Successful foodservice operations require the orchestrated management of a complex range of front- and back-of-house activities. Fortunately, new tools are enabling operators to streamline these activities and contend more effectively with market factors like supply chain disruptions, inflation, labor shortages, and increasing service expectations.
According to recent CBORD Insights research, more than 50% of healthcare and higher education foodservice operators see technology as the key to meeting these challenges. Fortunately, they can call on a growing range of interoperable systems to create seamless customer and staff meal experiences. “Food service operations can now include everything from self-service point-of-sale systems, kiosks, and mobile ordering and payments to back-of-the-house systems for menu planning, ordering and inventory, nutrition tracking, and food production—among many others. That’s providing a lot of valuable decision data and new revenue streams,” says Rob DeCarlo, interim chief executive officer and chief financial officer at CBORD, which provides foodservice solutions to healthcare, education, senior living, and business campuses. “These interoperable tools can be cloud-based or hosted, and they are configurable to meet each organization’s needs.”
For operators looking to take advantage of this array of tools, a key question is how to find and shape the right solution for their organization. The answer, says DeCarlo, is to rely on two guiding principles: understand the experiences customers want and build connected systems to deliver them.
Why the Two Principles Are Important
In foodservice, delivering the right customer experience is essential, and that means keeping a finger on the pulse of constantly changing customer requirements. To that end, CBORD maintains a customer advisory board and collaborates closely with customers to design and enhance solutions. In addition, the company’s CBORD Insights program conducts ongoing research into market requirements. The research surveys executives, administrators, and staff at customer organizations, as well as those organizations’ customers—students, patients, residents, and guests. This research provides an objective touchpoint for understanding how to use technology to shape the customer experience.
Building connections across systems and functions can provide several benefits. In higher education, for example, colleges can create what CBORD calls “a connected campus,” where foodservice systems are linked not only with one another, but also with credential, commerce, and access-management systems. These connections help improve the overall student experience while generating a wealth of data on student activities, transactions, and preferences. In recent CBORD research, nearly 9 out of 10 higher education executives and administrators indicated a high level of interest in building a more connected campus. Similarly, healthcare system administrators say they are working to link menu- and inventory-management systems with vendors’ systems to streamline ordering, as well as to patient records to help ensure nutritional safety.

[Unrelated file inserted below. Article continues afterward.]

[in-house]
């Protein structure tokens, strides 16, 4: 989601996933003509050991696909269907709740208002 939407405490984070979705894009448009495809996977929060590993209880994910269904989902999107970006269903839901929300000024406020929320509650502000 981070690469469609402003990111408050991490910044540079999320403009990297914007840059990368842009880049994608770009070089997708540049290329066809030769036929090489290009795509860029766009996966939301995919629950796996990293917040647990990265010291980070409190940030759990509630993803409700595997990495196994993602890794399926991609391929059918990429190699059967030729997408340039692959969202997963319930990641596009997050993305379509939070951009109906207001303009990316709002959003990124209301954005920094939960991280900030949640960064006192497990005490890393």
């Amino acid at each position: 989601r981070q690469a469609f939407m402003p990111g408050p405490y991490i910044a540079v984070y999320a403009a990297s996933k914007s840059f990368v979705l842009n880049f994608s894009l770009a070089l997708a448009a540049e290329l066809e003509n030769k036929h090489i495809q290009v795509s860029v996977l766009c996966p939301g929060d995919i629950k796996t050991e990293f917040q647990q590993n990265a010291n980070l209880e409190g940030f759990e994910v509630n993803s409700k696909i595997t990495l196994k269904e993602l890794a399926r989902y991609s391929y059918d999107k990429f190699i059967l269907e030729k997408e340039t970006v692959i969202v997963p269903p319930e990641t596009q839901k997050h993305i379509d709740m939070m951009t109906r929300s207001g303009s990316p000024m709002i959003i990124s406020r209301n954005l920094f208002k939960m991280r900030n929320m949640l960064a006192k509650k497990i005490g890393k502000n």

Centralized management of multiple foodservice facilities is another benefit of connected technologies. Integrated systems can reduce over-ordering, simplify substitutions, enable rapid menu changes, permit ingredient sharing, and allow other real-time adjustments across a network of locations, making overall operations more agile and cost effective. Centralization also produces more data for analytics, facilitating a data-driven, predictive approach to managing front- and back-of-house operations, as well as for financial and compliance reporting.
Charting the Right Course
By using the two principles to guide their efforts, organizations can design solutions that are right for them—and then create a multiyear roadmap for implementation. “This process requires a combination of both technical expertise and business/industry expertise,” says DeCarlo. Partnerships play a vital role, as well. “Working with a range of foodservice partners,” he explains,” such as US Foods®, and Sysco, commerce partners such as Oracle and Nextep Systems, and franchise partners like Grubhub—helps CBORD ensure that customers have access to a wide range of technologies and options.”
A roadmap allows implementations to be tailored to an organization’s needs and budgets. “We often help customers create roadmaps for moving forward incrementally to their ultimate goal while leveraging their existing technology,” DeCarlo says. Organizations can thus tackle their biggest pain points first, and then add more capabilities over time while ensuring that the technologies fit together to create a coherent, effective whole.
Navigating through the range of possibilities created by today’s foodservice technologies can be daunting. But by using the customer experience and connected systems concepts as guides, organizations can find the approach that’s right for them—one that makes foodservice more efficient, helps the organization reduce costs and add revenue streams, and increases customer satisfaction. Ultimately, says DeCarlo, “This approach is a win-win for operators and customers.”